HUNDREDS of schools could be at risk of contaminated drinking water due to having excessive lead in their pipes.
The issue, which has been brought to the attention of Environment Minister Alan Kelly, is to be addressed by a major national lead strategy under the direction of Irish Water.
Government sources say a multi-million euro investment is planned to replace pipes in schools, hospitals and other public buildings.
Lead in schools is of partic- ular concern, and is believed to be an issue in hundreds across the country.
Many of the schools affected were built before the 1970s, and so their water supply is at greater risk of contamination.
The Department of Education is expected to provide a list of schools that need work under the strategy.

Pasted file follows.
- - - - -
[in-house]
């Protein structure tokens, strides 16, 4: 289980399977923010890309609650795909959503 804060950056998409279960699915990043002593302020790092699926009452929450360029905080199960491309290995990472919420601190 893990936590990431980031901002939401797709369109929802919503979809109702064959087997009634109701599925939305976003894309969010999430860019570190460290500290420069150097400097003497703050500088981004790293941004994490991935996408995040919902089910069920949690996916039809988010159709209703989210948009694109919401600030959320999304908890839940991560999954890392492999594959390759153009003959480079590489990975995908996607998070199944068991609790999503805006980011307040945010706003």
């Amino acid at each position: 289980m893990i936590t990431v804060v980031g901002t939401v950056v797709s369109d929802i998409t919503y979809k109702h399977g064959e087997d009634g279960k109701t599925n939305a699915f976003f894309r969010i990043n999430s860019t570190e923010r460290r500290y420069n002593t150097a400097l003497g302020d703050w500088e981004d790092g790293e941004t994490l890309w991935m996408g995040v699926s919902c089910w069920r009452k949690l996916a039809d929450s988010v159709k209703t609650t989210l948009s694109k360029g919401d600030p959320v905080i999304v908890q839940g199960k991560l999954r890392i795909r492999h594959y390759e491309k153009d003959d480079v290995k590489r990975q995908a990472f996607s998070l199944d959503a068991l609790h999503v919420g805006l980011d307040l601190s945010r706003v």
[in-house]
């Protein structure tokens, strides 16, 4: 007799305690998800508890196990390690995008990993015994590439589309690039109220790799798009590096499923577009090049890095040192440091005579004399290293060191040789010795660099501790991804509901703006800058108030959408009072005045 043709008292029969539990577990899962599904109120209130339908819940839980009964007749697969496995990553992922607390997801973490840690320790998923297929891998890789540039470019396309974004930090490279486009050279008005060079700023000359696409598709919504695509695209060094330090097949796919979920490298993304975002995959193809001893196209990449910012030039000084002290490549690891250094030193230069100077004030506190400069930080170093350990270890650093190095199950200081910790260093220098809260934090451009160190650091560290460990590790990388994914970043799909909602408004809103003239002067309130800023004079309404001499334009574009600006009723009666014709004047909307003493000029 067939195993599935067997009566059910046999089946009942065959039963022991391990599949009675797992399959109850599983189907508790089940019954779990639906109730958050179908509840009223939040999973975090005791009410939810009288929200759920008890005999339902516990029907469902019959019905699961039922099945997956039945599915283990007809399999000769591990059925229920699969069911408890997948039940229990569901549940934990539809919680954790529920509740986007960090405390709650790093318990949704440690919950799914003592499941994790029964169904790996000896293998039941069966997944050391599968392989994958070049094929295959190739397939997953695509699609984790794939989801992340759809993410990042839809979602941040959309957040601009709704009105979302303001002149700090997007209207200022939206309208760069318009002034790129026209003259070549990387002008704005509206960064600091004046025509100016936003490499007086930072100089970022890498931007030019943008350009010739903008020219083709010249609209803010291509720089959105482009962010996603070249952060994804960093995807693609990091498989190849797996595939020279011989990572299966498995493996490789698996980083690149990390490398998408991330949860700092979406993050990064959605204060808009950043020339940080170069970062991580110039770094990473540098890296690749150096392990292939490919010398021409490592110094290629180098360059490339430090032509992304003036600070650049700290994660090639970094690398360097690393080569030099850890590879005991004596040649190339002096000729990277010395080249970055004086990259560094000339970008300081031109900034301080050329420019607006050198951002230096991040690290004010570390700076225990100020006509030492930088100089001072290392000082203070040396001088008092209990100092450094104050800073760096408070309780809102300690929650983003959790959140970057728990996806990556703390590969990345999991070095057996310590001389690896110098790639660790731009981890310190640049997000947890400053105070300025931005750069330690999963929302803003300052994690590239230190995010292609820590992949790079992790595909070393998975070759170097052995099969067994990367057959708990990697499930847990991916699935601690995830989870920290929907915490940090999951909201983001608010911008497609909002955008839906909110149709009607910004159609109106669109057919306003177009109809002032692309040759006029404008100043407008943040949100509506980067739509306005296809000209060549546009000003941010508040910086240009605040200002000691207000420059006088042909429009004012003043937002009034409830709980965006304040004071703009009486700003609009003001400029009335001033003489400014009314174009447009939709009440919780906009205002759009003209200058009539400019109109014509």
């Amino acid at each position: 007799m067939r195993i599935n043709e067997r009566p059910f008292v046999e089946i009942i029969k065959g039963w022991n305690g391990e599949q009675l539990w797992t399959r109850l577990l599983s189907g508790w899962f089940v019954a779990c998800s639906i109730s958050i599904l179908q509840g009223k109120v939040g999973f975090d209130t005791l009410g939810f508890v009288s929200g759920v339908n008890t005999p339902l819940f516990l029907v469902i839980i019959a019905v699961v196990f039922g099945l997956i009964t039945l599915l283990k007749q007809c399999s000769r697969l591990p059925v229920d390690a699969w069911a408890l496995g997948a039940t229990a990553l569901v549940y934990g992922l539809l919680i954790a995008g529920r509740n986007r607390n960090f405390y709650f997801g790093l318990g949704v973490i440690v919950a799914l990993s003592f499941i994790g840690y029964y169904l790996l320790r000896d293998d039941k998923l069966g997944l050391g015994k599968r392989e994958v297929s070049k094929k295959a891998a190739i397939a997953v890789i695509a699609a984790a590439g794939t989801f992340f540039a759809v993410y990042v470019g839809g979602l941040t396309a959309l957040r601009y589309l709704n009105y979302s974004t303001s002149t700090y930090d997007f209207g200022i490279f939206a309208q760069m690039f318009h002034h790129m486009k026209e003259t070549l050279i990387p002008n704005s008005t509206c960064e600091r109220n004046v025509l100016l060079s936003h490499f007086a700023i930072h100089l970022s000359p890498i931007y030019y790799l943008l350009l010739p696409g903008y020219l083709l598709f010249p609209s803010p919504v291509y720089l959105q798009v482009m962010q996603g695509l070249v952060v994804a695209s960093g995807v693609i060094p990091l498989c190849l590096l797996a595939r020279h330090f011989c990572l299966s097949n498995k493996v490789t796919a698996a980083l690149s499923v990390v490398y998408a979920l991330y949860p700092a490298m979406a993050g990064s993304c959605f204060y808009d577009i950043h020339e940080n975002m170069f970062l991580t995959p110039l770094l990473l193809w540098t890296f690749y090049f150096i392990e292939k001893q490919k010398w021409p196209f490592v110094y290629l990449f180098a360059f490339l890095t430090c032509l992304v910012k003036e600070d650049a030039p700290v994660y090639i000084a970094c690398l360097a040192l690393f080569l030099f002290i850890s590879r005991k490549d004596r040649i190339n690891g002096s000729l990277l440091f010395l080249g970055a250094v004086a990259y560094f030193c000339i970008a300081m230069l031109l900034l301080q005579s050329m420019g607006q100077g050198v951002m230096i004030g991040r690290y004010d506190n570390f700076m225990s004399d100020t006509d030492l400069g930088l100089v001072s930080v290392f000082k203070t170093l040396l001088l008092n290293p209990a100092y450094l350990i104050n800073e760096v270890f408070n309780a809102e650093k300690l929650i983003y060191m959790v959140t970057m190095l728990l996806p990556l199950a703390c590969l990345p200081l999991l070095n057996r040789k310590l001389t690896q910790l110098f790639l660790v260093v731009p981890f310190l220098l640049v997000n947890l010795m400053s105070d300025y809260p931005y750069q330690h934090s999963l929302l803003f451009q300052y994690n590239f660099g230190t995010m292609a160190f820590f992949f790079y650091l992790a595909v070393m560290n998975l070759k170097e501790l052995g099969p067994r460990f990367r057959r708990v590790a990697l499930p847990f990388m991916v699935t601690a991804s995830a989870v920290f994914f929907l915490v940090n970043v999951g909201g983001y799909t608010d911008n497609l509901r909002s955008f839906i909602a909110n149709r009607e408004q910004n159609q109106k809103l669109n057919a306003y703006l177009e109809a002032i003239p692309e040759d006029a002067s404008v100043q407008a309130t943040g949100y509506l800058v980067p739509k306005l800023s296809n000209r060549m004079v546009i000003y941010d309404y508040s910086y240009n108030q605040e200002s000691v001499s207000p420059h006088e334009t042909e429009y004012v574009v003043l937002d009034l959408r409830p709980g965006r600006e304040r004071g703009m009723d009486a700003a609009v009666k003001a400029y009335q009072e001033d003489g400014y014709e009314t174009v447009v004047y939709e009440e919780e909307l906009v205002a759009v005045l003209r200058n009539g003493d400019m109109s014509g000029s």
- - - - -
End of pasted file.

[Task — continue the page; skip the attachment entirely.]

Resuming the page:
High lead levels in water pipe systems can pose a severe health risk, with pregnant women and young children the most vulnerable.
The national lead strategy will be announced in the coming weeks in conjunction with the Environmental Protection Agency (EPA).
The strategy is expected to be based on a time-frame of up to 10 years, with a number of short-term goals included.
The problem is not limited to schools. Last month, the Herald reported that northside Labour TD Sean Kenny has called for the introduction of a grant scheme to help in the removal of harmful lead pipes from Dublin homes.
Dublin city alone is known to have several thousand homes that still contain internal lead pipes, Mr Kenny said.
A report by the EPA last year found drinking water for almost one million households is at risk of contamination because of "serious problems" in supplies.
The concern in this report centres on the infrastructure in treatment plants, which the agency says is in need of replacement.
Problems highlighted included a lack of proper management at plants, with improvements to disinfection systems to remove dangerous bugs like E-coli also needed.